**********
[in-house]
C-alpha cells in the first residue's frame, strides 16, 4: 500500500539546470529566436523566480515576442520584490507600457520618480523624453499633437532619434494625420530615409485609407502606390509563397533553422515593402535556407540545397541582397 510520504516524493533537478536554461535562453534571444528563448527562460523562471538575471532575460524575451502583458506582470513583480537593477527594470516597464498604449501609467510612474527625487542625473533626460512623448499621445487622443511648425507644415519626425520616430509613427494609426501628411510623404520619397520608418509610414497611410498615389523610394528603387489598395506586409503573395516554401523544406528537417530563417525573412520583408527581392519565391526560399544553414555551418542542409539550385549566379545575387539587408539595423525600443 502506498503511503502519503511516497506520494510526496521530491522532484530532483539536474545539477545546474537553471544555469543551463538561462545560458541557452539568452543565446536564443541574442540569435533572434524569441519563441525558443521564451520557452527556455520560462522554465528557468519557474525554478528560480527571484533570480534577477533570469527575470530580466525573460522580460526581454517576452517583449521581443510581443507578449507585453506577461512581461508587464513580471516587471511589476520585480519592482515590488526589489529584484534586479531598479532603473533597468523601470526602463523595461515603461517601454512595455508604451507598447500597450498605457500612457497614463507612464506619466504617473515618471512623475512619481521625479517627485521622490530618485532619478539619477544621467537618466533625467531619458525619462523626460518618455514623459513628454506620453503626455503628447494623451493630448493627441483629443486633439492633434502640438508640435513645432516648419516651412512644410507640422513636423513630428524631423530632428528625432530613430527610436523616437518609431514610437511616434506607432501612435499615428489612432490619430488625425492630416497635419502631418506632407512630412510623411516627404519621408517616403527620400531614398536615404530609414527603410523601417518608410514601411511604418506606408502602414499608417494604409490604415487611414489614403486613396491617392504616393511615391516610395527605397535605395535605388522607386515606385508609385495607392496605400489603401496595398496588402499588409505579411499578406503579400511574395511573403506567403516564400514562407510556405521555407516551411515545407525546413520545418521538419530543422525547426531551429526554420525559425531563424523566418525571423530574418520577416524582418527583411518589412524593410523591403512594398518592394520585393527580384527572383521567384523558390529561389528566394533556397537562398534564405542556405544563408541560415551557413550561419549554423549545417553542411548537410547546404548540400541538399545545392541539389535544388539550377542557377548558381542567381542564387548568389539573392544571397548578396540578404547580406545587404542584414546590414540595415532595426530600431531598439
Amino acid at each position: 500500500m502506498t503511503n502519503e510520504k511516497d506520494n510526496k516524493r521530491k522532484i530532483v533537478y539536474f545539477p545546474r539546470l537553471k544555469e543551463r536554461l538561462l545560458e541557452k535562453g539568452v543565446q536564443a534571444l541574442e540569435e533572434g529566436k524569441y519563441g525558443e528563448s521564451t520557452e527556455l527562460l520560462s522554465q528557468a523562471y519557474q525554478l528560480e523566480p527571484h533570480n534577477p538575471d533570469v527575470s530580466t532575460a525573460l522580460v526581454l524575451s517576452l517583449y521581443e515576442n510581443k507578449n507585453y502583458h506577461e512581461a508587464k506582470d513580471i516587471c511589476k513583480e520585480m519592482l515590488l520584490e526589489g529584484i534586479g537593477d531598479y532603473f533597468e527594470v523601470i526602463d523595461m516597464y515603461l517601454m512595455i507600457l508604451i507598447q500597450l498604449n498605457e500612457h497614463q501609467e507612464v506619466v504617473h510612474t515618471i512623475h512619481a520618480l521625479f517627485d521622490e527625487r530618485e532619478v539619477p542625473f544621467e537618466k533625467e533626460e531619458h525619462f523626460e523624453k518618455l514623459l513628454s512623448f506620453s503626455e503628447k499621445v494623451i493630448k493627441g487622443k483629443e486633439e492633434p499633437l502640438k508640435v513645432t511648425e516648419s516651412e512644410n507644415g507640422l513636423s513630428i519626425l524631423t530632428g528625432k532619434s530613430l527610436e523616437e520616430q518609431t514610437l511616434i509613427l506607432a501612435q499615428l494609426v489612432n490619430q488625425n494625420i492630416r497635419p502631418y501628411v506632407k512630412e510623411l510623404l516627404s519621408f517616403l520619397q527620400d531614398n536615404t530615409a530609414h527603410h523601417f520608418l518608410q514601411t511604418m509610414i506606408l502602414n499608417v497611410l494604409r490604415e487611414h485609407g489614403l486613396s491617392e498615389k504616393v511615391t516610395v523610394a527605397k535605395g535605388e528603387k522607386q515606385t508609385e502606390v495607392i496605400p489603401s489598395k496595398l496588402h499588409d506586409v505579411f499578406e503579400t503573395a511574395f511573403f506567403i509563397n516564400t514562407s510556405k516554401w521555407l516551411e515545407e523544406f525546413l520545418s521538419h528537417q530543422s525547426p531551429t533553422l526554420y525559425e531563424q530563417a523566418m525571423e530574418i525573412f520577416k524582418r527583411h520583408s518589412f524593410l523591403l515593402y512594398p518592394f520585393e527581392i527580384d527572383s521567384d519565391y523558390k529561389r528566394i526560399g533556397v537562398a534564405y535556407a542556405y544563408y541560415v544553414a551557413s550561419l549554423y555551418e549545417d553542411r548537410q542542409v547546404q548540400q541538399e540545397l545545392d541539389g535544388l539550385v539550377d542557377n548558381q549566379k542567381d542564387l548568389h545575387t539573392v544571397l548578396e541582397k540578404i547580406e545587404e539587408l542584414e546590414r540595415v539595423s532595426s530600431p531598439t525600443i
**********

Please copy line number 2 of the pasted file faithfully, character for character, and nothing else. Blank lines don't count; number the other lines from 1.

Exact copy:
C-alpha cells in the first residue's frame, strides 16, 4: 500500500539546470529566436523566480515576442520584490507600457520618480523624453499633437532619434494625420530615409485609407502606390509563397533553422515593402535556407540545397541582397 510520504516524493533537478536554461535562453534571444528563448527562460523562471538575471532575460524575451502583458506582470513583480537593477527594470516597464498604449501609467510612474527625487542625473533626460512623448499621445487622443511648425507644415519626425520616430509613427494609426501628411510623404520619397520608418509610414497611410498615389523610394528603387489598395506586409503573395516554401523544406528537417530563417525573412520583408527581392519565391526560399544553414555551418542542409539550385549566379545575387539587408539595423525600443 502506498503511503502519503511516497506520494510526496521530491522532484530532483539536474545539477545546474537553471544555469543551463538561462545560458541557452539568452543565446536564443541574442540569435533572434524569441519563441525558443521564451520557452527556455520560462522554465528557468519557474525554478528560480527571484533570480534577477533570469527575470530580466525573460522580460526581454517576452517583449521581443510581443507578449507585453506577461512581461508587464513580471516587471511589476520585480519592482515590488526589489529584484534586479531598479532603473533597468523601470526602463523595461515603461517601454512595455508604451507598447500597450498605457500612457497614463507612464506619466504617473515618471512623475512619481521625479517627485521622490530618485532619478539619477544621467537618466533625467531619458525619462523626460518618455514623459513628454506620453503626455503628447494623451493630448493627441483629443486633439492633434502640438508640435513645432516648419516651412512644410507640422513636423513630428524631423530632428528625432530613430527610436523616437518609431514610437511616434506607432501612435499615428489612432490619430488625425492630416497635419502631418506632407512630412510623411516627404519621408517616403527620400531614398536615404530609414527603410523601417518608410514601411511604418506606408502602414499608417494604409490604415487611414489614403486613396491617392504616393511615391516610395527605397535605395535605388522607386515606385508609385495607392496605400489603401496595398496588402499588409505579411499578406503579400511574395511573403506567403516564400514562407510556405521555407516551411515545407525546413520545418521538419530543422525547426531551429526554420525559425531563424523566418525571423530574418520577416524582418527583411518589412524593410523591403512594398518592394520585393527580384527572383521567384523558390529561389528566394533556397537562398534564405542556405544563408541560415551557413550561419549554423549545417553542411548537410547546404548540400541538399545545392541539389535544388539550377542557377548558381542567381542564387548568389539573392544571397548578396540578404547580406545587404542584414546590414540595415532595426530600431531598439